Qualified OZ Business: A Qualified Opportunity Fund may make an indirect investment in a corporation or partnership that satisfies several conditions including that at least 70 percent of the tangible property owned or leased by the entity is Qualified OZ Business Property (as discussed below); 50 percent or more of the qualified business’s gross income is derived from the active conduct of a trade or business in an OZ; and except as discussed below, that trade or business is not operating a private or commercial golf course, country club, massage parlor, hot tub facility, suntan facility, racetrack or other facility used for gambling, or any store the principal business of which is the sale of alcoholic beverages for consumption off-premises. 

Qualified OZ Business Property is tangible property located in an OZ acquired by purchase from an unrelated party or leased, after Dec. 31, 2017. One of the requirements to be a Qualified OZ Business Property is that either the original use of the tangible property commences with the qualified business or the qualified business substantially improves the tangible property. The final regulations address several concerns with how a qualified business acquiring a vacant building could satisfy the original use test. 

Recognizing that renovation and reuse of vacant buildings are an important tool to spur economic activity in an OZ, the U.S. Treasury Department and Internal Revenue Service eased the original use requirement applicable to vacant buildings.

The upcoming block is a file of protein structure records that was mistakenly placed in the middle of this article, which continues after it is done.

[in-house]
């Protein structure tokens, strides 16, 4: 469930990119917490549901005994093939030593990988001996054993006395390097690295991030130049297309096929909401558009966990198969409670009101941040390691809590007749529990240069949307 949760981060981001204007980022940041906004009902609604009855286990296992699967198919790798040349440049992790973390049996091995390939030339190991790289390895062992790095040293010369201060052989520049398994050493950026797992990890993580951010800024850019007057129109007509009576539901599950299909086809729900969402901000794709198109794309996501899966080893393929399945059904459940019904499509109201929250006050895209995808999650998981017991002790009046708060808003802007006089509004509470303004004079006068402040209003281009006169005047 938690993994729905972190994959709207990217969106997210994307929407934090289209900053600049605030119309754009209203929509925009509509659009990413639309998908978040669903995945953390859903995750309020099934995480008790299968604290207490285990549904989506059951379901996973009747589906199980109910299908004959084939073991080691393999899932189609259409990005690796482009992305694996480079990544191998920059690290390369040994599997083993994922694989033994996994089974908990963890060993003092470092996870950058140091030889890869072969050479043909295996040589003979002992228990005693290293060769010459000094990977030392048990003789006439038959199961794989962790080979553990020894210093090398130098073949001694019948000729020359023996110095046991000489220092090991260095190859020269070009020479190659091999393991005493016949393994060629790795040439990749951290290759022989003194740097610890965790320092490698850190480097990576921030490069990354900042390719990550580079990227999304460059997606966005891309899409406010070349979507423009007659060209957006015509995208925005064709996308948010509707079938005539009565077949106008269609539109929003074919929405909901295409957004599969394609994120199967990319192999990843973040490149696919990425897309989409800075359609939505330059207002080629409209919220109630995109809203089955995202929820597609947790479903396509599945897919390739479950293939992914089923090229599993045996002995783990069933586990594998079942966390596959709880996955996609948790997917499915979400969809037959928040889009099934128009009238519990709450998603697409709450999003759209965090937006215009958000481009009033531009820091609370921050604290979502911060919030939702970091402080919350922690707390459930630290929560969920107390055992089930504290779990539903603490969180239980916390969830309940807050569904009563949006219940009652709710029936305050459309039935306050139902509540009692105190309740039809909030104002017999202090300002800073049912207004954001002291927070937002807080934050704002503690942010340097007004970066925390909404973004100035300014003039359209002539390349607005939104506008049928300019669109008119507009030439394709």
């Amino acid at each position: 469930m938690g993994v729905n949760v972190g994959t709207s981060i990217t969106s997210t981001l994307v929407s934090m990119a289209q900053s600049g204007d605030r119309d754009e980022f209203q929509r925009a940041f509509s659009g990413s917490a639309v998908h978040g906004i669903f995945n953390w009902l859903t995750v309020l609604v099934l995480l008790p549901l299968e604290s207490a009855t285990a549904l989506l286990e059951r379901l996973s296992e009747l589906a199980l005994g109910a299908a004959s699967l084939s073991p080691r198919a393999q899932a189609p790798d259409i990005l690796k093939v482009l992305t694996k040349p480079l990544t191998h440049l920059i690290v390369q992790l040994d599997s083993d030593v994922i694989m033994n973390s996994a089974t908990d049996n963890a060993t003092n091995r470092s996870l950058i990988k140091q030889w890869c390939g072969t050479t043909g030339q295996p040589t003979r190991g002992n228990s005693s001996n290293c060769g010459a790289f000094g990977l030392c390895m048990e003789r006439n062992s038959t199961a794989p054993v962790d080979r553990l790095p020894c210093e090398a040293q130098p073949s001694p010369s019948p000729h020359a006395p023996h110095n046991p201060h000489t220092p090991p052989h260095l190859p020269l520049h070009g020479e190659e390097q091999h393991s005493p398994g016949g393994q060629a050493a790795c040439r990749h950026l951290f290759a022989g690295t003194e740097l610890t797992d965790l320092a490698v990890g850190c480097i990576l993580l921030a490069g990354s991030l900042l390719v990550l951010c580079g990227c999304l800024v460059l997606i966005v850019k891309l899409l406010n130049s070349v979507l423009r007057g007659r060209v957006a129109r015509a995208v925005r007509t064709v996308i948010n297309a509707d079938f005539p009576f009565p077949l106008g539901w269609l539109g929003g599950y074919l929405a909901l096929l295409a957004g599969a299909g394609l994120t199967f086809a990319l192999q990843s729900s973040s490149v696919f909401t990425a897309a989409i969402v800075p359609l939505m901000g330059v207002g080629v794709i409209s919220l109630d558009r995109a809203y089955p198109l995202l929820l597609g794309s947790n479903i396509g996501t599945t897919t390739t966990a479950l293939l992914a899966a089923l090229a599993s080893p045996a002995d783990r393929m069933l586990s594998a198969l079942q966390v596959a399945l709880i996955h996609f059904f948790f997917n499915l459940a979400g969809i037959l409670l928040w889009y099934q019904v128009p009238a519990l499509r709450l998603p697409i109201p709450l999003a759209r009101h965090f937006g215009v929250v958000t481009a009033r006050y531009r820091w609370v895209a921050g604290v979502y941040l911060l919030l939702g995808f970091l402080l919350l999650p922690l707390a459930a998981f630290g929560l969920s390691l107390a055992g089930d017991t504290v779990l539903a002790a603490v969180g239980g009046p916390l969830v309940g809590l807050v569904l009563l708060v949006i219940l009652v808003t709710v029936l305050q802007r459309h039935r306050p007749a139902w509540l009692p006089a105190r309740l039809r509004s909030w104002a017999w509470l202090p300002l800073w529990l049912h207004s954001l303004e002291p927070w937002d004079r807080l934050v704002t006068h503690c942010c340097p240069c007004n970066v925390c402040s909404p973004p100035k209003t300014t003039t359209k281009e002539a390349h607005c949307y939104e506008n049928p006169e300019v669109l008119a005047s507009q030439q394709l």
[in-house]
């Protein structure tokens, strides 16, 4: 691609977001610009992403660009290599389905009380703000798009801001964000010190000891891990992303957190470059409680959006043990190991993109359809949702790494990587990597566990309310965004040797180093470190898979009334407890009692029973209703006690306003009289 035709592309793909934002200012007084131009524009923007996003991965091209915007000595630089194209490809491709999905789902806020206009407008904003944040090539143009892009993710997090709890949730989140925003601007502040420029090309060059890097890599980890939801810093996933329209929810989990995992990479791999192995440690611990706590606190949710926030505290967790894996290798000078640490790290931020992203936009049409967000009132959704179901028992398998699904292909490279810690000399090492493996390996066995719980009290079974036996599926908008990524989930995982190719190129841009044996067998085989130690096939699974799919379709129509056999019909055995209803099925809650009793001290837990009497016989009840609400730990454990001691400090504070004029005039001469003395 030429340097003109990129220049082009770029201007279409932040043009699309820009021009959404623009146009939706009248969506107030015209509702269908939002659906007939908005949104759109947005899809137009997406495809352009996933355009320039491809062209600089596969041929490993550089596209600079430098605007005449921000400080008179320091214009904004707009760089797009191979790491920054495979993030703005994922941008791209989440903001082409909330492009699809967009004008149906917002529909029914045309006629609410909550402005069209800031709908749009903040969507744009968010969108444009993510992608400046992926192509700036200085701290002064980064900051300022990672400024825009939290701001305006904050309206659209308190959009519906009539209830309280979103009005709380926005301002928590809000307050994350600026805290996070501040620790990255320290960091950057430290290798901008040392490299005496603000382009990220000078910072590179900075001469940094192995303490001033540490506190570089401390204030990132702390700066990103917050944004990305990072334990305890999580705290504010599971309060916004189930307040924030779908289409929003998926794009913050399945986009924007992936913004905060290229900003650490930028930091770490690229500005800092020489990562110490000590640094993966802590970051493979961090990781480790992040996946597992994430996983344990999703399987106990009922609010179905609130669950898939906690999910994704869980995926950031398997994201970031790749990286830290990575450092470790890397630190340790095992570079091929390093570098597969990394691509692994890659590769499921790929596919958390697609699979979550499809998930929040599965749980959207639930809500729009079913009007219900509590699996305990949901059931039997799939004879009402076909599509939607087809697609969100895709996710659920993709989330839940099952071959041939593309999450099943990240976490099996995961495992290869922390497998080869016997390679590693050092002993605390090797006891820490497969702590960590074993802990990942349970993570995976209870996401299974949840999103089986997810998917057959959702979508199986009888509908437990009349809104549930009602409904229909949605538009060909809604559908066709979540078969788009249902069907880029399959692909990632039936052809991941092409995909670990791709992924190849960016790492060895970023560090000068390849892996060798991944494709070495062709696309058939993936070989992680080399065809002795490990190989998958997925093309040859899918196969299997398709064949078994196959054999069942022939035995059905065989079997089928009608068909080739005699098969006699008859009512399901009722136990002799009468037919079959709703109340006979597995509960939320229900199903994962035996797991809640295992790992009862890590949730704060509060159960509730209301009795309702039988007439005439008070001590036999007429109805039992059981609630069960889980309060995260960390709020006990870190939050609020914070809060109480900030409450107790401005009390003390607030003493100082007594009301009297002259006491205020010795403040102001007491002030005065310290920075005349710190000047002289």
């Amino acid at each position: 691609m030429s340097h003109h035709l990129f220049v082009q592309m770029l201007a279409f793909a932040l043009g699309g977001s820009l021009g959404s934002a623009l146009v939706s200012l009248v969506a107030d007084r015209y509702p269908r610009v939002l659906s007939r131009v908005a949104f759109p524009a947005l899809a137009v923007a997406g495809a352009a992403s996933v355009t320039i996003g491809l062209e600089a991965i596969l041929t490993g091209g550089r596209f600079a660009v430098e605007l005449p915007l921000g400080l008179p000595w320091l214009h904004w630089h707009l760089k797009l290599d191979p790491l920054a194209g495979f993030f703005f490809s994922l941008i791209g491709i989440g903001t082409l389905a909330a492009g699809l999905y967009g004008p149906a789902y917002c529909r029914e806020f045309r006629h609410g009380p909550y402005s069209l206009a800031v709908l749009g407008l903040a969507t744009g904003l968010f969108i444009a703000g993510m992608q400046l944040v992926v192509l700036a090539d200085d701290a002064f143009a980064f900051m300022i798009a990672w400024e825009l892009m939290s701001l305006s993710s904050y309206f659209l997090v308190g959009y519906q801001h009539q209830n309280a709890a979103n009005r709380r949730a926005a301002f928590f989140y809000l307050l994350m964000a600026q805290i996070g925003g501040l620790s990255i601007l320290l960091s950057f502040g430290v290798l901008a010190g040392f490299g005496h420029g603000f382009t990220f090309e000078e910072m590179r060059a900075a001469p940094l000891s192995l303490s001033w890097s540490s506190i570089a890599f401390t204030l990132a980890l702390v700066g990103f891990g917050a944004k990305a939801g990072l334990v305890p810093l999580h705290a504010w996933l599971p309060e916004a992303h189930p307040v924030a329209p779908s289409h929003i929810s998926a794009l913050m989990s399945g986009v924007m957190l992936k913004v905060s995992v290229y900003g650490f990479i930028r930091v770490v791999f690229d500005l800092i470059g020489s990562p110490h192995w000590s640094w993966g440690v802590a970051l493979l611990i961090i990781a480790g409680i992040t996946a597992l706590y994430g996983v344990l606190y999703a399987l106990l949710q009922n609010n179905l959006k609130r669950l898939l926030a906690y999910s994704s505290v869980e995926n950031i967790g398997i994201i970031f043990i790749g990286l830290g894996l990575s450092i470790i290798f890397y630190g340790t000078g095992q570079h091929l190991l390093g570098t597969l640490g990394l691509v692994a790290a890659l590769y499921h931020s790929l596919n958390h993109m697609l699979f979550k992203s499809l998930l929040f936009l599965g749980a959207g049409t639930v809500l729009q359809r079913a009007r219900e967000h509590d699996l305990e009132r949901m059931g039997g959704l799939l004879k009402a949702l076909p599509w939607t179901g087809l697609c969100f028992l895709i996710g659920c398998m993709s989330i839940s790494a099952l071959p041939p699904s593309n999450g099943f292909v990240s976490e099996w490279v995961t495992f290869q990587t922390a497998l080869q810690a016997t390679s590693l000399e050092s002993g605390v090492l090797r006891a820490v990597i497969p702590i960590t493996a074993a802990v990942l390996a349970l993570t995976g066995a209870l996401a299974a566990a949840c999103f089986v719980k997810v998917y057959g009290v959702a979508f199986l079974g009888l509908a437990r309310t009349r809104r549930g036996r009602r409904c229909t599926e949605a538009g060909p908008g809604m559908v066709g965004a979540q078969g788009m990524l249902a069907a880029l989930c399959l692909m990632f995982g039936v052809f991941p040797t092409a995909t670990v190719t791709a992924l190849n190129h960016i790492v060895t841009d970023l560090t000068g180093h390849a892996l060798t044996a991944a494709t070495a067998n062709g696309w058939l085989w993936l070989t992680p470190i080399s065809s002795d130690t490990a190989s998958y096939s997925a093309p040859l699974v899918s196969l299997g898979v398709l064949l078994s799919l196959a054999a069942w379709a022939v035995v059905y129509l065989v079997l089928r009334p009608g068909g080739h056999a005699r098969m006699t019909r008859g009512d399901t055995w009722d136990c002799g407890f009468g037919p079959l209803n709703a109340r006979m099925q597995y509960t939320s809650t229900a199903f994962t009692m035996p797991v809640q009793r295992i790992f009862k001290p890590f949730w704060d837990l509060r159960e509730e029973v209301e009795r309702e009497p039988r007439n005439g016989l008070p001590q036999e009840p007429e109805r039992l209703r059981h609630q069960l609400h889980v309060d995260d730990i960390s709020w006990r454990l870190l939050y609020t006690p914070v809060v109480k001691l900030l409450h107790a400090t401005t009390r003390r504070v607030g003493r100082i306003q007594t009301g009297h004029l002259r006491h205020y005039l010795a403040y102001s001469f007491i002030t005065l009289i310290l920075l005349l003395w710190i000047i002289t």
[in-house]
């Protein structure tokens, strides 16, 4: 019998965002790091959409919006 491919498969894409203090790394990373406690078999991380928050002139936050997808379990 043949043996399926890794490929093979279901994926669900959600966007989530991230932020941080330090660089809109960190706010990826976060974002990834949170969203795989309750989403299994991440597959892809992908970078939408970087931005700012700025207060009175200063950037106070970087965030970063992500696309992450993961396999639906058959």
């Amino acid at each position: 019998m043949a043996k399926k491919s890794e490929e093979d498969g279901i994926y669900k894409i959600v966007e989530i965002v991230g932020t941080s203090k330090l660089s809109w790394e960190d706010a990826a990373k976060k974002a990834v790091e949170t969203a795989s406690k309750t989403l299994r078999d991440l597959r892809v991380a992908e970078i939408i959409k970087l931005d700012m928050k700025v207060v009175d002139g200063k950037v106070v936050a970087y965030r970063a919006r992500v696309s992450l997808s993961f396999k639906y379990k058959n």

The proposed regulations called for a building to have been unused or vacant for an uninterrupted period of at least 5 years prior to eligible use by a qualified business. The final regulations reduce the 5-year vacancy requirement to a 1-year vacancy requirement, if the property was vacant for at least 1-year prior to the OZ designation and remains vacant through the date of purchase. For other vacant property, the proposed 5-year vacancy requirement is reduced to 3 years. In addition, property involuntarily transferred to local government (e.g., tax taking, abandonment or condemnation for blight) can be treated as original use property when purchased by a qualified business from the local government.